July 24, 2019
Does Your Michigan College Student Need an Estate Plan?
The simple answer to this question is, “Yes, your college student needs an estate plan.” However, most college students do not need a comprehensive estate plan. A few key estate planning documents are sufficient to protect college students while they are obtaining their degrees and beginning their careers. There could be a few instances in which a college student may need a more detailed estate plan. An experienced Michigan estate planning attorney can quickly assess your child’s needs and develop an estate plan that protects your child as he or she heads off to college.
What Estate Planning Documents Does My College-Aged Child Need?
Once your child reaches 18 years of age, he or she is considered an adult under the law. If your child were to pass away, his or her estate would be controlled by Michigan’s intestate laws in the absence of a will or other estate plan. Therefore, it is important that you help your child develop an estate plan before he or she leaves for college in the event the unthinkable occurs.
Basic estate planning documents college-aged individuals need include:
- Last Will and Testament
A basic will is typically sufficient to meet the needs of a college student. A college student may own very little, but it is still important that he or she has a will. Without a will, the state controls who inherits a person’s property, including college students who may still live with their parents and receive their support from their parents.
- HIPAA Authorization
Even though your college student may live at home and be your dependent, once he or she turns 18 years of age, you are not entitled to receive medical information about your child. A HIPAA Authorization grants you the authority to receive medical information and discuss that information with your child’s medical providers. Think of it as a “permission slip” for doctors to release information to you about your adult child. If your child is hesitant about allowing access to all information, the release can be drafted to restrict information for certain matters, such as pregnancy, drug use, and sexually transmitted diseases.
- Medical Power of Attorney
A Medical Power of Attorney gives an appointed agent the authority to make medical decisions if you are unable to make those decisions for yourself. If a child becomes incapacitated or cannot make medical decisions for any reason, parents are typically permitted to make those decisions as the next of kin. However, a Medical Power of Attorney can make it easier for parents to make medical decisions in the event of an emergency.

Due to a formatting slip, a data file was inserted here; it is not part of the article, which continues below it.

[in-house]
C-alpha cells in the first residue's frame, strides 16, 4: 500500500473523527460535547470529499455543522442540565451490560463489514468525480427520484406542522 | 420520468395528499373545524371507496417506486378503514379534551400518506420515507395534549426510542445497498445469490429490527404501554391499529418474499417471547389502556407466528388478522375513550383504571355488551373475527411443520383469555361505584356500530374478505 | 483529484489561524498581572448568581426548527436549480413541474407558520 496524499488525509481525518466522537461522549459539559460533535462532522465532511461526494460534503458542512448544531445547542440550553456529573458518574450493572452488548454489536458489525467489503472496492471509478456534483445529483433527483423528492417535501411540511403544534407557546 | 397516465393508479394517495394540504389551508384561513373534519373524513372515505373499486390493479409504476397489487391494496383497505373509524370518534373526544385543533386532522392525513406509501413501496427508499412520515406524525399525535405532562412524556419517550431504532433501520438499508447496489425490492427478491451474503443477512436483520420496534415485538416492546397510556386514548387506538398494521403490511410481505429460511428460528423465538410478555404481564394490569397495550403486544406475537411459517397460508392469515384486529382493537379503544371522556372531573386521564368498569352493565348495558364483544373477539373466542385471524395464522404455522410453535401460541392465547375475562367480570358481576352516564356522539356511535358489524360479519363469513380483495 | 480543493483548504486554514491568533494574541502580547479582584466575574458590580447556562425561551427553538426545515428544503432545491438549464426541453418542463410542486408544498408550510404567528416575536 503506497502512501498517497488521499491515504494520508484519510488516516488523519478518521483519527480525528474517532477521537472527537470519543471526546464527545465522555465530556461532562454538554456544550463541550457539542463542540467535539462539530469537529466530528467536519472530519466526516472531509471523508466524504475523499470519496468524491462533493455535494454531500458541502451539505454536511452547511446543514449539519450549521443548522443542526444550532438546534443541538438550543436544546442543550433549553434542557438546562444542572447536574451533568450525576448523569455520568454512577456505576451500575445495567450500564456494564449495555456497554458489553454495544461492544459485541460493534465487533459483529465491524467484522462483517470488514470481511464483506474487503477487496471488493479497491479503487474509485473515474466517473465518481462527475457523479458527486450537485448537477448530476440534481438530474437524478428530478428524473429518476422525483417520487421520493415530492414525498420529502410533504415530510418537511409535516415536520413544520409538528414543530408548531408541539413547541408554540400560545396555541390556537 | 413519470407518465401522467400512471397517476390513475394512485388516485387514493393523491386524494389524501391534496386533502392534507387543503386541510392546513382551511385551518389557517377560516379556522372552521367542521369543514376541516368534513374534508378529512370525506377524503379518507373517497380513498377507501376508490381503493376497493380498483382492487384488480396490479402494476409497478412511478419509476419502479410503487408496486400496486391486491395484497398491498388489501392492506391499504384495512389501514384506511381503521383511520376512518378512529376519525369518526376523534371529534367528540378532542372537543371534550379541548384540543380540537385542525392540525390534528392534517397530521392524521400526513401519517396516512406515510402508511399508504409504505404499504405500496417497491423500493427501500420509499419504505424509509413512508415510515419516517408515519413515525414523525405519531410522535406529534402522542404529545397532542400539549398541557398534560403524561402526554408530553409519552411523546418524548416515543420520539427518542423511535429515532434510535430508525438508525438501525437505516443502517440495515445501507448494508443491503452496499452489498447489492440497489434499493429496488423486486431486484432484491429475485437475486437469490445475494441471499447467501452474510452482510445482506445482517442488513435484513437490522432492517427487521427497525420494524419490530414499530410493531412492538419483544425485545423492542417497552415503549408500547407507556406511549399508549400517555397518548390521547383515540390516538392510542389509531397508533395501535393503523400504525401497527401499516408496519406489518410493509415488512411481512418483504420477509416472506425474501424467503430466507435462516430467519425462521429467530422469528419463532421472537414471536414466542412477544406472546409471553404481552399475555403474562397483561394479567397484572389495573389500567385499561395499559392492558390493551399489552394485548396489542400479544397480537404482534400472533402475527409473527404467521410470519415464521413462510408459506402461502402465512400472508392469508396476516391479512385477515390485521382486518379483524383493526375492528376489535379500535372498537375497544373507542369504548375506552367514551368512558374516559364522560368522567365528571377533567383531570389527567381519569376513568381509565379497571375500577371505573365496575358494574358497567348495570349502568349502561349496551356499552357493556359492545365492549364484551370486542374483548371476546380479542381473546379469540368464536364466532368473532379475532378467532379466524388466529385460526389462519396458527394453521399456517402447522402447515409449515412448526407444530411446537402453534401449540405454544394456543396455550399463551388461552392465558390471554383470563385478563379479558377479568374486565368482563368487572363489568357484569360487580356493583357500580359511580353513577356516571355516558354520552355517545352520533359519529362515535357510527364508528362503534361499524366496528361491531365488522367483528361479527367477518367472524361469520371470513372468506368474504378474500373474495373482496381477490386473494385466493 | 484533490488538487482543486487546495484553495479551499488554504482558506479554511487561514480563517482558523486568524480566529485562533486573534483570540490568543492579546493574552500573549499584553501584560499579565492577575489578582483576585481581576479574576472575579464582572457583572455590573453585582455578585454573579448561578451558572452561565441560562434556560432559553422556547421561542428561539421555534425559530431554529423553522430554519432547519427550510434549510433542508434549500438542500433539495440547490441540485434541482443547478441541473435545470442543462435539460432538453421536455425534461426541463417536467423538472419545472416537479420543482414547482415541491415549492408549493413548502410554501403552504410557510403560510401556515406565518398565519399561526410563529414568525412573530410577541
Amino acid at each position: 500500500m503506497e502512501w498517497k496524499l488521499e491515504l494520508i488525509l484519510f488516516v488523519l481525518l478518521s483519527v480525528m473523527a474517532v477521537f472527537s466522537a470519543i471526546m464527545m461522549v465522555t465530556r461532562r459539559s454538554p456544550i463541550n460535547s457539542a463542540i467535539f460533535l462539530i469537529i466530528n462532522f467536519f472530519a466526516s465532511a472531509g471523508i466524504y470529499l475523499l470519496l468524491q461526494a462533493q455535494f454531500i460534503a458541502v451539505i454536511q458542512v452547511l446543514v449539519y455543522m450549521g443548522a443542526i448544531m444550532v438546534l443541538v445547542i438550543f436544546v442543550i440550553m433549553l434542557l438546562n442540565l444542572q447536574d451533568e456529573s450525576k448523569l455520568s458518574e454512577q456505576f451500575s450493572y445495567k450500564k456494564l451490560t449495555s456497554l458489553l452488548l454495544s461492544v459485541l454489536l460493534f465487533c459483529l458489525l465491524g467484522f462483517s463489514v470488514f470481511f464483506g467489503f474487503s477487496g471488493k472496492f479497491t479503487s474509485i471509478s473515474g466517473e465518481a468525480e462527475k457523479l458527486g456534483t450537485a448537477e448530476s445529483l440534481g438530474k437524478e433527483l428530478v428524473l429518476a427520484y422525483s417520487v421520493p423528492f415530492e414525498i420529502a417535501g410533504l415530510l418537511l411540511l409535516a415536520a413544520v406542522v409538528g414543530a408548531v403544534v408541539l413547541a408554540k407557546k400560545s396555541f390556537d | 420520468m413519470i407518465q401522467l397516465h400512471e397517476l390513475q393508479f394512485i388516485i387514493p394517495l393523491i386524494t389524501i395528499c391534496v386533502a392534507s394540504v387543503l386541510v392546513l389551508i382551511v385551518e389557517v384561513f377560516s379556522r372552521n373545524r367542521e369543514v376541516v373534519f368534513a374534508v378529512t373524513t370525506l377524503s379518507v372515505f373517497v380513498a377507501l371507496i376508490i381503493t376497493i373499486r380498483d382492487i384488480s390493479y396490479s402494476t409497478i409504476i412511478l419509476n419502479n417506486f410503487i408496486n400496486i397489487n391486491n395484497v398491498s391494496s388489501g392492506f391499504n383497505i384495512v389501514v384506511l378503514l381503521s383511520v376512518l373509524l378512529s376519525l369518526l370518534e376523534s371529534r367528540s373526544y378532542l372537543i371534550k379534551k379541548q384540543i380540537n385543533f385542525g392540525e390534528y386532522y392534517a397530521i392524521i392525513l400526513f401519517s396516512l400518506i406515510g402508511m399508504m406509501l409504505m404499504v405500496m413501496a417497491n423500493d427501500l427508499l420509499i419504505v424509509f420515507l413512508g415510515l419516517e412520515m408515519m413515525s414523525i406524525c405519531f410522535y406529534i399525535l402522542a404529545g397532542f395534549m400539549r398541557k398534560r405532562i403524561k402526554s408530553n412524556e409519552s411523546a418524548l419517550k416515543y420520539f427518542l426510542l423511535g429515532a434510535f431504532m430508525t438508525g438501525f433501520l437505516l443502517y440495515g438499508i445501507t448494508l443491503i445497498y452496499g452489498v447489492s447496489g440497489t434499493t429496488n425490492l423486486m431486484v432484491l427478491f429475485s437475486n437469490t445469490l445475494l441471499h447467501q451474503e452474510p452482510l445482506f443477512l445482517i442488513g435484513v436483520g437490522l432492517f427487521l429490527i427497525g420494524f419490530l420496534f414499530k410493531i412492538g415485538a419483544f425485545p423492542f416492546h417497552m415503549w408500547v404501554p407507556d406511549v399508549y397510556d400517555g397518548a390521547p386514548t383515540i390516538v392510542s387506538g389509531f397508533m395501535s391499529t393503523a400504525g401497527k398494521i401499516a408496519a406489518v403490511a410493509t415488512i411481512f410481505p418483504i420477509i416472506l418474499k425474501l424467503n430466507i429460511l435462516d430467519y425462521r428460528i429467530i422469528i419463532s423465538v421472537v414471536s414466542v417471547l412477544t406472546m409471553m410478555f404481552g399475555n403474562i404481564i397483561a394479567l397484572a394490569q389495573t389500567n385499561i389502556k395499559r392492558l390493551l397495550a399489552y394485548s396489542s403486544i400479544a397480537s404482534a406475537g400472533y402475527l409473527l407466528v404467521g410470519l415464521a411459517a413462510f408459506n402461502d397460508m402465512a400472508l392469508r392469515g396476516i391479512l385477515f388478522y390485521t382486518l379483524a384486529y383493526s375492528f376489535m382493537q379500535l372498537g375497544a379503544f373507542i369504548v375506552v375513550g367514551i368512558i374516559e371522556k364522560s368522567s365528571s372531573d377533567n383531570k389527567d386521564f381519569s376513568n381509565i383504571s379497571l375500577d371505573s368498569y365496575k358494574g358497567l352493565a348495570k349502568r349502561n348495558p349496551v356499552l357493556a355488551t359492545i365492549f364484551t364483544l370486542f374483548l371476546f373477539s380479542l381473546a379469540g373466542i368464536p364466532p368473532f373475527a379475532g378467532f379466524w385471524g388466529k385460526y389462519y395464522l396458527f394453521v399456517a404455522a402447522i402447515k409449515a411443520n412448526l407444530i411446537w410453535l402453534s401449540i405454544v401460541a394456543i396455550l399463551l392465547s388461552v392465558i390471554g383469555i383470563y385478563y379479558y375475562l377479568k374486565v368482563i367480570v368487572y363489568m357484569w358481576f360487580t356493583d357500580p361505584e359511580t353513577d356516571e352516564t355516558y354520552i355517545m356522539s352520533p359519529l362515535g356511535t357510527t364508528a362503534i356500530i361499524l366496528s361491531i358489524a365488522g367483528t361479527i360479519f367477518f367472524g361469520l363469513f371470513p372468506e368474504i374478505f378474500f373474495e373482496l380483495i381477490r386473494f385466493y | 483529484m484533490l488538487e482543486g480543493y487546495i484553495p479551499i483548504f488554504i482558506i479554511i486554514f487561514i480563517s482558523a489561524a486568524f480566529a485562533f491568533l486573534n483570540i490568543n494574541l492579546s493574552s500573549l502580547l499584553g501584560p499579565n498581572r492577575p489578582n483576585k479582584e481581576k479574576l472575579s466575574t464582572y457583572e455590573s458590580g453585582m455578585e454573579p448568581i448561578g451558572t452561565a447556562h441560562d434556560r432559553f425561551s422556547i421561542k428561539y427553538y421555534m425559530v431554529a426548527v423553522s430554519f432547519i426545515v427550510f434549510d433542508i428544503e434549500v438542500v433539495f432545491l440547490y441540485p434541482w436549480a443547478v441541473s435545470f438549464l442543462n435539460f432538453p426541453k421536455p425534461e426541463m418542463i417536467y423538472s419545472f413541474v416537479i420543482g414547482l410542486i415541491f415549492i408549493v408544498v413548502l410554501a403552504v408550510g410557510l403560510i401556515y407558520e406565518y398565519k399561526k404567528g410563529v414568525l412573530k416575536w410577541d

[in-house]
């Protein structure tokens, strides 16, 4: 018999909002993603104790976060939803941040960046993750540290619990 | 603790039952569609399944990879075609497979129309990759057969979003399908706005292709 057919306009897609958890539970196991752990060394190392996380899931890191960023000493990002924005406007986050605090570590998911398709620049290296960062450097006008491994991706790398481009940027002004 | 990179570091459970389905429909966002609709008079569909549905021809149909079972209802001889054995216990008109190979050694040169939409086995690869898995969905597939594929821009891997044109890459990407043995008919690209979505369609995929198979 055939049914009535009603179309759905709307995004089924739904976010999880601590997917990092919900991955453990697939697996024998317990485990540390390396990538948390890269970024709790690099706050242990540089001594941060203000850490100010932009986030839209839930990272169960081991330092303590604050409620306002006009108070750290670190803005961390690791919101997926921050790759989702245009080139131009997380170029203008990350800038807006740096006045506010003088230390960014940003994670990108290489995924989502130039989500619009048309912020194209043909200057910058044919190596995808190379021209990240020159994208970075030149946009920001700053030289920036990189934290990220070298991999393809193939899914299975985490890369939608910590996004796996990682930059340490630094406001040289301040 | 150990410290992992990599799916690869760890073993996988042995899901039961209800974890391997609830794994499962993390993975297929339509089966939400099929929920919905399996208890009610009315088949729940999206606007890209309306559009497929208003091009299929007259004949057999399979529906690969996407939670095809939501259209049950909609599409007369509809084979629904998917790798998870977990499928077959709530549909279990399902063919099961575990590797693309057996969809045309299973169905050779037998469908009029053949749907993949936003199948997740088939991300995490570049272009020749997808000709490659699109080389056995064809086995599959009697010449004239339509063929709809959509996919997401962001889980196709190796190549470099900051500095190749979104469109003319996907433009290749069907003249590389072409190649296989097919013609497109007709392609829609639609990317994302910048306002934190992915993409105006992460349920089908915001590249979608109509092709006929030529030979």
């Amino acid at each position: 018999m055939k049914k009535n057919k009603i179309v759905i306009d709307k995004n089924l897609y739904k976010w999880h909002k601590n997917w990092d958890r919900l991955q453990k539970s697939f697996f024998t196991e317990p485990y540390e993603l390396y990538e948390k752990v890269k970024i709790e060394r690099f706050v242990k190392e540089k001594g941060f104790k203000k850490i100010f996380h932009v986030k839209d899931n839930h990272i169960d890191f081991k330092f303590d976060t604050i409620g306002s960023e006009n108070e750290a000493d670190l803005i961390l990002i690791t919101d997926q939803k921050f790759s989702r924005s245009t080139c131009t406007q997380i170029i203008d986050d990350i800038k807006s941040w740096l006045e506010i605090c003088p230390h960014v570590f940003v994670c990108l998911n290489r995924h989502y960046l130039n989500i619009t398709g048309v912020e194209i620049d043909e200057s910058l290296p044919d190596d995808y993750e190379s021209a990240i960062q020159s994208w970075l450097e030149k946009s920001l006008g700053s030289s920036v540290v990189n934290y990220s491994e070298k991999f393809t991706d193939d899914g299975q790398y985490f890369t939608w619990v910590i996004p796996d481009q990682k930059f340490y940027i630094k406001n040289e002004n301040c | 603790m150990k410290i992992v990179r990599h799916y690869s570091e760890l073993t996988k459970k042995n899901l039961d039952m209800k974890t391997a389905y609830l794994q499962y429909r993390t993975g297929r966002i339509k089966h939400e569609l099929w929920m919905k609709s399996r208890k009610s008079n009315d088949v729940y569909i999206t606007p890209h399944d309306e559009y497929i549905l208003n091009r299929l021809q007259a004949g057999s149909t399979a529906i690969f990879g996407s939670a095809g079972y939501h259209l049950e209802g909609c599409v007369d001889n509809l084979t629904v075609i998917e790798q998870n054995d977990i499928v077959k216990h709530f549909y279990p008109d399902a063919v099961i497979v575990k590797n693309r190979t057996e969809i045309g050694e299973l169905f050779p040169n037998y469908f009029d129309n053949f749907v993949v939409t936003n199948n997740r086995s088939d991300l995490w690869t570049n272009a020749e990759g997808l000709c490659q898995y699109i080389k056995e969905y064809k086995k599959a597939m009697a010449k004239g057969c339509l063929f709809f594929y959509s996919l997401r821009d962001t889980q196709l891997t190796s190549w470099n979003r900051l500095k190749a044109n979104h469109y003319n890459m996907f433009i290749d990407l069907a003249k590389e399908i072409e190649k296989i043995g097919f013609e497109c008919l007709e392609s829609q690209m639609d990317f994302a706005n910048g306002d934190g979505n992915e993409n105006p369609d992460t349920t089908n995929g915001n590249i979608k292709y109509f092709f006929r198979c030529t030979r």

In addition, you may also want to encourage your college-aged child to consider a Living Will or Advance Health Care Directive. By using one of these forms, your child can control important decisions regarding life-prolonging medical treatments and end-of-life care even if he or she is unable to make those decisions known because of a medical condition.
- Financial Power of Attorney
A Financial Power of Attorney or Durable Power of Attorney authorizes another person to make financial decisions for you. With a Durable Power of Attorney, you can manage your college students financial accounts and other financial matters if he or she cannot do so for any reason. For example, you can deposit and withdraw money from accounts, buy and sell property in your child’s name, and open new accounts in your child’s name. A Financial Power of Attorney can make it much easier to handle financial matters for your child, especially if he or she is several hundred miles away at college for most of the year.
Does Your College Student Need a Michigan Estate Planning Attorney?
Many of the above forms can be found online. However, we encourage your college-aged child to discuss his or her situation with an estate planning lawyer. Many of the forms online are general forms that may not be sufficient for your child’s needs. Some forms may not conform with Michigan laws.
If you or your child have questions about estate planning, contact our office by calling 888-390-4360 or by using the contact form on our website to schedule an appointment with one of our Michigan estate planning attorneys.